The two masterminds behind an attempt to smuggle a record-breaking 9.5-million cigarettes into Western Australia from Vietnam have been sentenced to almost five years jail.
This importation remains the biggest illicit cigarette detection in the state’s history and represents an attempt to evade more than $8.5-million in Duty and GST.
Australian Border Force (ABF) officers intercepted the consignment at the Fremantle Container Examination Facility on 31 October 2018.
Anomalies identified in shipping container
Anomalies were identified when the 40-foot container was x-rayed and an ABF detector dog also gave a reaction indicating the presence of tobacco.
The physical examination of the container revealed an initial layer of boxes of plastic panels, but behind that officers found the rest of it packed full of boxes of cigarettes manufactured in South East Asia.
According to the ABF, the final count was 47,500 cartons of cigarettes worth more than $7.66-million in evaded duty and $862,000 of GST.
Two cousins plead guilty to the charges
On 16 November 2020, the two men, who are cousins aged 31 and 38, each pleaded guilty in the Perth Magistrates Court to one count of Importing Tobacco Products with the Intention of Defrauding the Revenue under the Customs Act.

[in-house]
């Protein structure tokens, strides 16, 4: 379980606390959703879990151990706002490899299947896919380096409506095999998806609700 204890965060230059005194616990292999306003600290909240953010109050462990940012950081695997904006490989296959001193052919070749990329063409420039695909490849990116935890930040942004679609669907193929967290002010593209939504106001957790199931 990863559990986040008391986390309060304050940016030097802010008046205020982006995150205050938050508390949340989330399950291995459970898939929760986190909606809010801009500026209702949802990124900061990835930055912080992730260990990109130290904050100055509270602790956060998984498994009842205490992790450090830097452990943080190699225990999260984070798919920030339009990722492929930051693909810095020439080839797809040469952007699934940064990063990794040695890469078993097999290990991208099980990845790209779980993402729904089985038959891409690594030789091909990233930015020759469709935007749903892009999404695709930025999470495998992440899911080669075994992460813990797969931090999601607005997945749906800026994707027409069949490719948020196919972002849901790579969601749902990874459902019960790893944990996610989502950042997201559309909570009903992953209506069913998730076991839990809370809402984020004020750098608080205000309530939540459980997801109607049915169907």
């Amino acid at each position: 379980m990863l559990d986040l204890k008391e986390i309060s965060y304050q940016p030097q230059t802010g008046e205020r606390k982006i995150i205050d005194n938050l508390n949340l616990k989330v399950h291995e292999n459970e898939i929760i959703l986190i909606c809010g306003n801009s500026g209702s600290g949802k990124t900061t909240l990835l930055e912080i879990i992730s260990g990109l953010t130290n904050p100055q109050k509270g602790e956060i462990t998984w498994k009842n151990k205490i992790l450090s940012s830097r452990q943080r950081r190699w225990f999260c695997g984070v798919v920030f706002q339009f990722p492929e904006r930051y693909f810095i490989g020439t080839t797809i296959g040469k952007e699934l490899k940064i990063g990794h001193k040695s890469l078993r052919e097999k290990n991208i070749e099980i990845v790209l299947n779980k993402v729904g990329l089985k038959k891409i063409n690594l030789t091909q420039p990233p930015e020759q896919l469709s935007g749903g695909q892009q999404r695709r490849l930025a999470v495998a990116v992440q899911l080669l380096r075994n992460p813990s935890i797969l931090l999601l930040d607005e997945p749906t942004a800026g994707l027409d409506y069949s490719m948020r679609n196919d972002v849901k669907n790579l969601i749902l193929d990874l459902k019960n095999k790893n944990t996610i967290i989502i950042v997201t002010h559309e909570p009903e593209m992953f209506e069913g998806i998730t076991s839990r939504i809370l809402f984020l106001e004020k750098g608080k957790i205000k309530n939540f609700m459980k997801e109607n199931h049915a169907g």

On the same day a third man, aged 47, pleaded guilty to a lesser charge relating to the importation. Later in the same month, he was sentenced in the Perth District Court to two years and four months jail, but released on a $3,000 recognisance to be of good behaviour for a period of two years.
This week in the Perth District Court, the two masterminds were each jailed for four years and 10 months, with a minimum period of two years before becoming eligible for parole.
Was a ‘big case’ says the Border Force
ABF Acting Commander of Operations West, Felicity Horrocks, acknowledged the combined efforts of the officers at the container examination facility who made the detection, and the investigators who pulled together the evidence.
“This was a big case by every measure, with investigators executing 12 warrants in the 10 months following the detection,” Horrocks stated.
“As we’ve said many times before, tobacco and cigarette smuggling is not a victimless crime – with profits from illegal sales in Australia often being used to fund other criminal activity, both here and overseas.”